23 Mar 2018

A new “front-loaded” approach by the SFC – What are the implications for companies and licensees?

In July 2017, Mr. Ashley Alder, the Chief Executive officer of the Securities and Futures Commission (“SFC”) introduced a new approach to regulate licensed corporations, listed companies and companies that are applying to be listed on the Stock Exchange of Hong Kong. This new approach, often called the “front-loaded regulation”, aims to identify risks and minimise harm to the investing public from market misconduct and irregularities. It places a strong emphasis on “earlier, more targeted intervention”.

Conventional approach

There are three main arms of the SFC’s regulatory work. The first arm is education. The SFC would issue reports, circulars and guidelines periodically to provide regulatory guidance for the investing public, companies (listed and non-listed), and licensees. The second arm is the Intermediaries Division, which carries out licensing and supervisory functions. Regarding its supervisory role, it acts as a ‘good cop’ to perform regular inspections on regulated licensees with a view to protect the investing public. When material irregularities are found during inspections, the Intermediaries Division would refer the case to the Enforcement Division. The final arm is the Enforcement Division, which takes criminal, civil and disciplinary actions against offenders following investigations into the alleged irregularities or market misconduct.

Issues with the conventional approach

Traditionally, the SFC has primarily relied on the Enforcement Division to carry out its regulatory enforcement functions. On top of that, enforcement powers may only be exercised through a Court or the Market Misconduct Tribunal (“MMT”). This approach can be very time-consuming because all sanctions and remedies were dependent on the approval from the Court or MMT. Once the Intermediaries Division has referred a case to the Enforcement Division, the Enforcement Division would carry out further in-depth investigation into the alleged irregularity before commencing proceedings. The ensuing proceedings in the Court or MMT would also take a considerable amount of time.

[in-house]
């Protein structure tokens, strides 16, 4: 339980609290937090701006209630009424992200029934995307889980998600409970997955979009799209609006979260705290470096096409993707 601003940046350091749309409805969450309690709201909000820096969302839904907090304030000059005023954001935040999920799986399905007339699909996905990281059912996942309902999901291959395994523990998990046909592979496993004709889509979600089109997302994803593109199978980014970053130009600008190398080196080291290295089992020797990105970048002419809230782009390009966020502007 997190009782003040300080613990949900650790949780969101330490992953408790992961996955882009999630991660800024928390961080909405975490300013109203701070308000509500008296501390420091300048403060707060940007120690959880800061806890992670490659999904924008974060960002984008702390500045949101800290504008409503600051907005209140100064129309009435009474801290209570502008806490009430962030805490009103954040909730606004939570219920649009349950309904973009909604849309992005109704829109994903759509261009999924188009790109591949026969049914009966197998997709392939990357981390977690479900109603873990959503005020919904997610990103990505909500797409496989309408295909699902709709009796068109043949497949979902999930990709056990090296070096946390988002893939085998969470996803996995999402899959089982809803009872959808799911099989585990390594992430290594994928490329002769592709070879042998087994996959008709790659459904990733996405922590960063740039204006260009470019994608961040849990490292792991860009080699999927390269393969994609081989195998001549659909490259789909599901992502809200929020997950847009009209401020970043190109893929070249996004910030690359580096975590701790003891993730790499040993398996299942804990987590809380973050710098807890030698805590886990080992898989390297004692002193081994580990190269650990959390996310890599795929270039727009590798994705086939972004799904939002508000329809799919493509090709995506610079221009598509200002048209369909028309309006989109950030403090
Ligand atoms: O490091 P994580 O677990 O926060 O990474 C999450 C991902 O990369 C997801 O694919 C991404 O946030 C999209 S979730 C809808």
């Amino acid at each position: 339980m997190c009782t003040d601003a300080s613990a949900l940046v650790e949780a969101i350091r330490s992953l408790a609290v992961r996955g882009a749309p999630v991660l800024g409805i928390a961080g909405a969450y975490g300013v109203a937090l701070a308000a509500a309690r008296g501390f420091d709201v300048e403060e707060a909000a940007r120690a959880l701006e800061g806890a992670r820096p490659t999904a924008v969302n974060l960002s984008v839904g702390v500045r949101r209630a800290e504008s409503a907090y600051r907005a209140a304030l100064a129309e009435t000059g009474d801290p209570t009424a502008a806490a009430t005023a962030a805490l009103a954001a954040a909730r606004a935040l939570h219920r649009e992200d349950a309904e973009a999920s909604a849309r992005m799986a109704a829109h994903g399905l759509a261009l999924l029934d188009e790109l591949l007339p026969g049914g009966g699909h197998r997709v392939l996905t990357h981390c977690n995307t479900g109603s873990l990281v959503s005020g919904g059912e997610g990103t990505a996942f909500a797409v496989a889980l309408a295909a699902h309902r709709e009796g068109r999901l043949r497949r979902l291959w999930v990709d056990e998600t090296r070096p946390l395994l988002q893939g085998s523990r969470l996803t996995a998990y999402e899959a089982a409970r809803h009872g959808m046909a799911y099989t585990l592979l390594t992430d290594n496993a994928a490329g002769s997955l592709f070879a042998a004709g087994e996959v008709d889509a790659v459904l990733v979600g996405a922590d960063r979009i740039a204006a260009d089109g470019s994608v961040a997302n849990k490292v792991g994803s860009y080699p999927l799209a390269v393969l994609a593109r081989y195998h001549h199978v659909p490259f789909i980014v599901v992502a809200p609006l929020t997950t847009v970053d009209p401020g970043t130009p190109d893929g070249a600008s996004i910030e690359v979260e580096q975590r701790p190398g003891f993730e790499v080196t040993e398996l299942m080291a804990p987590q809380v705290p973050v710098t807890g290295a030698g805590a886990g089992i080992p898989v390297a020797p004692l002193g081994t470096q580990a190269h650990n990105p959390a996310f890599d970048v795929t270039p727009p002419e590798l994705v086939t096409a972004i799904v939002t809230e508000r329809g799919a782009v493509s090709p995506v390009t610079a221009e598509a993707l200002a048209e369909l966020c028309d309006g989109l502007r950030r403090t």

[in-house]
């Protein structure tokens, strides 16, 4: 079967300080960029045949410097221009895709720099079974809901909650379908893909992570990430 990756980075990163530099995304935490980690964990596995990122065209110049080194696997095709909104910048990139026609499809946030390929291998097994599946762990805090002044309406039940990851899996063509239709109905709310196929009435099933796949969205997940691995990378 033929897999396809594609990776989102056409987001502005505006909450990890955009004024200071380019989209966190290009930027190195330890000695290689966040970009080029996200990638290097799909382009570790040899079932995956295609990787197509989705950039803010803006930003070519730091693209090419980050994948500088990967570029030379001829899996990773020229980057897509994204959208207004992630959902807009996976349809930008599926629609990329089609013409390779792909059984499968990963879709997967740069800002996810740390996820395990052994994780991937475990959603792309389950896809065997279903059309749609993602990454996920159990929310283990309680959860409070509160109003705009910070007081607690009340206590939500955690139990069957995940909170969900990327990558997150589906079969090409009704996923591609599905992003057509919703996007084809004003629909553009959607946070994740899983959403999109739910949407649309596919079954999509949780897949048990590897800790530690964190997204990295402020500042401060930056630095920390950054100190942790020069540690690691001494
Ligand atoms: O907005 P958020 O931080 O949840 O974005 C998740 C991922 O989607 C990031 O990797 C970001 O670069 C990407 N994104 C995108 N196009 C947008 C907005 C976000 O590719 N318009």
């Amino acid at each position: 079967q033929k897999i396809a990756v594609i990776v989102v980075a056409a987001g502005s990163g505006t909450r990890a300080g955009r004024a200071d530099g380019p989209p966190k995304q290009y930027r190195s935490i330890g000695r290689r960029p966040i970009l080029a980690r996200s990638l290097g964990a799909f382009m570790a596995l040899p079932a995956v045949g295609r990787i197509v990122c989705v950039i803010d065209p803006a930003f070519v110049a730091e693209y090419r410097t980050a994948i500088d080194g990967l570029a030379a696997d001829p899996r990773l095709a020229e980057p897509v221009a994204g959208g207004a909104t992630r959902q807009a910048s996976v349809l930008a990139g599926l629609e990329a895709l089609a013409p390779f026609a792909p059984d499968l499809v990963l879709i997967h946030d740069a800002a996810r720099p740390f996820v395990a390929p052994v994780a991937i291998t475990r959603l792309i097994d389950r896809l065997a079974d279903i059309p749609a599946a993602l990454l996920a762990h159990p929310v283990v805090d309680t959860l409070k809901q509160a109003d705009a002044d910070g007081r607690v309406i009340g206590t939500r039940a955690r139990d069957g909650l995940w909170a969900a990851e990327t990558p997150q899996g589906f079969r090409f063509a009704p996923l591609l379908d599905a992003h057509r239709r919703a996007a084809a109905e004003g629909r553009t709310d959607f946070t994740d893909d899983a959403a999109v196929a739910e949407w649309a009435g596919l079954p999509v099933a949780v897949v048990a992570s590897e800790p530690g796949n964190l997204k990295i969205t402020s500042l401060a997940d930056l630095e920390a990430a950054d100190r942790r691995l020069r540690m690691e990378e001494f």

Moreover, the transition of cases from the Intermediaries Division to the Enforcement Division may not always be smooth, due to the difference in their investigation approach and evidence gathering methodology causing unnecessary delay that may risk losing the opportunity for timely fact-finding. As a result, the irregularities or market misconducts might usually be needlessly prolonged.

New approach – “early intervention”

Under the new approach, the SFC will take pre-emptive measures to tackle market irregularities and “interact directly with the market at an early stage”.

In terms of administrative measures, the Intermediaries Division will now issue more thematic guidance to licensees and companies on how the SFC intends to deal with specific issues under the Securities and Futures Ordinance (“SFO”) and the Securities and Futures (Stock Market Listing) Rules (“SMLR”). Such thematic guidance will require licensees and companies to conduct internal control reviews regularly to check for irregularities. The active review will be done by the company/licensee so that irregularities can be identified and dealt with immediately.

The SFC may also issue a restriction notice pursuant to ss. 204 and 205 of the SFO. This gives the SFC powers to prohibit the targeted company or licensee from carrying out specific regulated activities that would create irregularities. The issue of restriction notice aims to preserve the assets of the licensee and its clients, and protect the interest of those clients and the investing public. While the SFC has been issuing restriction notices long before the adoption of the new approach, we can expect the SFC to exercise such powers more readily in the future in light of the new approach.